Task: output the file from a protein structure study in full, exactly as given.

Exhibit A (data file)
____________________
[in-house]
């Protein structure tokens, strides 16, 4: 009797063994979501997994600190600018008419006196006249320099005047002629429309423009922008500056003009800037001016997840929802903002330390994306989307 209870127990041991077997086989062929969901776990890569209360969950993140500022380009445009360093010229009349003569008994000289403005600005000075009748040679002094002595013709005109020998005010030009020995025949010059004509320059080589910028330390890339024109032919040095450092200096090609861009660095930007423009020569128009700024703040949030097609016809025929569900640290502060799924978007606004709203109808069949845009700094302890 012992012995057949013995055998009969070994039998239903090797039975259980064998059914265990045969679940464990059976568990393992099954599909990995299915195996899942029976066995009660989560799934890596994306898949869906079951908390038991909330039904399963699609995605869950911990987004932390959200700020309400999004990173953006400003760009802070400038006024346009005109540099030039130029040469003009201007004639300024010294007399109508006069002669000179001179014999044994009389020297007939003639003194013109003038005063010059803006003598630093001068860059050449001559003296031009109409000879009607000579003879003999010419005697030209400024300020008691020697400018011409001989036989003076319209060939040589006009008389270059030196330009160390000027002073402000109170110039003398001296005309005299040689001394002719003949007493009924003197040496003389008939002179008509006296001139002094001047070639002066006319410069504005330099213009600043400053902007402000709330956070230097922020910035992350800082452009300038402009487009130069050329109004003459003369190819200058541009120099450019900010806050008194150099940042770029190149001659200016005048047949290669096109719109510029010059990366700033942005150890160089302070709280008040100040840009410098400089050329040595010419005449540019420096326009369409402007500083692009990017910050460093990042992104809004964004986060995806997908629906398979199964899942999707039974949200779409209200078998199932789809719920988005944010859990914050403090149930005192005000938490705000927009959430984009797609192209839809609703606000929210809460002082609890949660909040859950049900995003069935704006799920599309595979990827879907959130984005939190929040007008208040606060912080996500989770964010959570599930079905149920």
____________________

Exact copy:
[in-house]
């Protein structure tokens, strides 16, 4: 009797063994979501997994600190600018008419006196006249320099005047002629429309423009922008500056003009800037001016997840929802903002330390994306989307 209870127990041991077997086989062929969901776990890569209360969950993140500022380009445009360093010229009349003569008994000289403005600005000075009748040679002094002595013709005109020998005010030009020995025949010059004509320059080589910028330390890339024109032919040095450092200096090609861009660095930007423009020569128009700024703040949030097609016809025929569900640290502060799924978007606004709203109808069949845009700094302890 012992012995057949013995055998009969070994039998239903090797039975259980064998059914265990045969679940464990059976568990393992099954599909990995299915195996899942029976066995009660989560799934890596994306898949869906079951908390038991909330039904399963699609995605869950911990987004932390959200700020309400999004990173953006400003760009802070400038006024346009005109540099030039130029040469003009201007004639300024010294007399109508006069002669000179001179014999044994009389020297007939003639003194013109003038005063010059803006003598630093001068860059050449001559003296031009109409000879009607000579003879003999010419005697030209400024300020008691020697400018011409001989036989003076319209060939040589006009008389270059030196330009160390000027002073402000109170110039003398001296005309005299040689001394002719003949007493009924003197040496003389008939002179008509006296001139002094001047070639002066006319410069504005330099213009600043400053902007402000709330956070230097922020910035992350800082452009300038402009487009130069050329109004003459003369190819200058541009120099450019900010806050008194150099940042770029190149001659200016005048047949290669096109719109510029010059990366700033942005150890160089302070709280008040100040840009410098400089050329040595010419005449540019420096326009369409402007500083692009990017910050460093990042992104809004964004986060995806997908629906398979199964899942999707039974949200779409209200078998199932789809719920988005944010859990914050403090149930005192005000938490705000927009959430984009797609192209839809609703606000929210809460002082609890949660909040859950049900995003069935704006799920599309595979990827879907959130984005939190929040007008208040606060912080996500989770964010959570599930079905149920």